CNS: Your 2006 Science paper was only a page but had a big impact. Did you anticipate the reception it received? Can you give an example of a memorable or unexpected reaction you received?
Owen: That’s a hard question to answer. When I first saw that data, showing that one of our patients who appeared to be entirely unresponsive and clinically vegetative was actually producing responses in the scanner, I knew that it was a tremendously important result. It was one that we had been working towards for almost 10 years at that point. Although it was only one patient, what struck me as most important about it was that it was the very first patient we had tried this particular technique with and that had to mean that there were many more out there. It simply couldn’t be that we had stumbled upon the only covertly conscious patient with our very first attempt. In fact, it made me believe that this must actually be quite common. The very first time I presented that data, Chris Frith was in the audience and was exceedingly enthusiastic about it. I think that also made me realize that the reception was likely to be very good. Chris also encouraged me to send it to Science and the rest is, well history as they say….
CNS: What have been some of the biggest developments in the field that stemmed from that paper?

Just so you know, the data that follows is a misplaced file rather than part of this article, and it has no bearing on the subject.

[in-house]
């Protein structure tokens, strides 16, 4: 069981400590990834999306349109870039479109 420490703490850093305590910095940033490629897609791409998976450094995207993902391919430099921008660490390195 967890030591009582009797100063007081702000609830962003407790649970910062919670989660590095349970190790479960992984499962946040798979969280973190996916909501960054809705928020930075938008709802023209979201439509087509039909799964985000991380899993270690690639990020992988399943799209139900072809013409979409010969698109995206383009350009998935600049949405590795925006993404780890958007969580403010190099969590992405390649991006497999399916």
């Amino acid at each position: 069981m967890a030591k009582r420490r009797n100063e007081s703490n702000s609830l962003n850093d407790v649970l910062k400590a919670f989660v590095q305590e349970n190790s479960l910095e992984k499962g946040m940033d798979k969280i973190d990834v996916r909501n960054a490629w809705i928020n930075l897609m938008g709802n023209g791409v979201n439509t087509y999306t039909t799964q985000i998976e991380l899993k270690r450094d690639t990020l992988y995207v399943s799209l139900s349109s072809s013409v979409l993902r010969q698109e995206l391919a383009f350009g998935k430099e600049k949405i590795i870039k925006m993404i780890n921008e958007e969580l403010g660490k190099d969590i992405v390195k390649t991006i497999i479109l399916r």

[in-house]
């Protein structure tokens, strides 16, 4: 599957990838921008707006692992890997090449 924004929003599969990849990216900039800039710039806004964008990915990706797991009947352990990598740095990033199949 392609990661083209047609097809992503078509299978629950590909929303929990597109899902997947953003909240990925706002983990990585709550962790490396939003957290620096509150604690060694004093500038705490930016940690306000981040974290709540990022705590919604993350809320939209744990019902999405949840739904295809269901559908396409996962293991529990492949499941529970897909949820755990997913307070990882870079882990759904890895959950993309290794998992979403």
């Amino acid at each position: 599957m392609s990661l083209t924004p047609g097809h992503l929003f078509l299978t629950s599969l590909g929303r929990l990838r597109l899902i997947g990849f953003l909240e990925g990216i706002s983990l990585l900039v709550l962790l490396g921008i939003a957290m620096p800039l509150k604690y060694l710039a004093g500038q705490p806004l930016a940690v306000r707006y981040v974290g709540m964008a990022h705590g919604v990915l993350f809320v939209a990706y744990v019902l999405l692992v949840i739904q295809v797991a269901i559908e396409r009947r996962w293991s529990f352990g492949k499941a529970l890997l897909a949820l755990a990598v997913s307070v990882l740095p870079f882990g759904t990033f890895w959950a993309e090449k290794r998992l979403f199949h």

Owen: Well, I think the first biggest development was to take this from the point that we were simply detecting hidden consciousness to the point that we were actually able to communicate with someone using their brain activity alone. This occurred in 2010, with a follow up study in which one patient, who had appeared to be vegetative for 5 years, was actually able to convey “yes” and “no” responses by simply changing his pattern of brain activity in the fMRI scanner.
For me personally, this result was most important because it immediately ended any further discussion about whether our technique really could detect consciousness or not – the fact that we had managed to decode answers that we did not know in advance to questions about this man’s life, based solely on his brain activity, could only be explained by the fact that he was conscious and actively trying to convey those answers to us by changing his brain activity; there’s simply no other explanation. That was a tremendous endorsement of the techniques that we had developed thus far. But that study was also important because it showed that the patient in the Science paper four years earlier was neither unique, nor particularly rare. In that later study, published in the New England Journal of Medicine, 4 out of 23 of the vegetative patients were shown to be covertly conscious.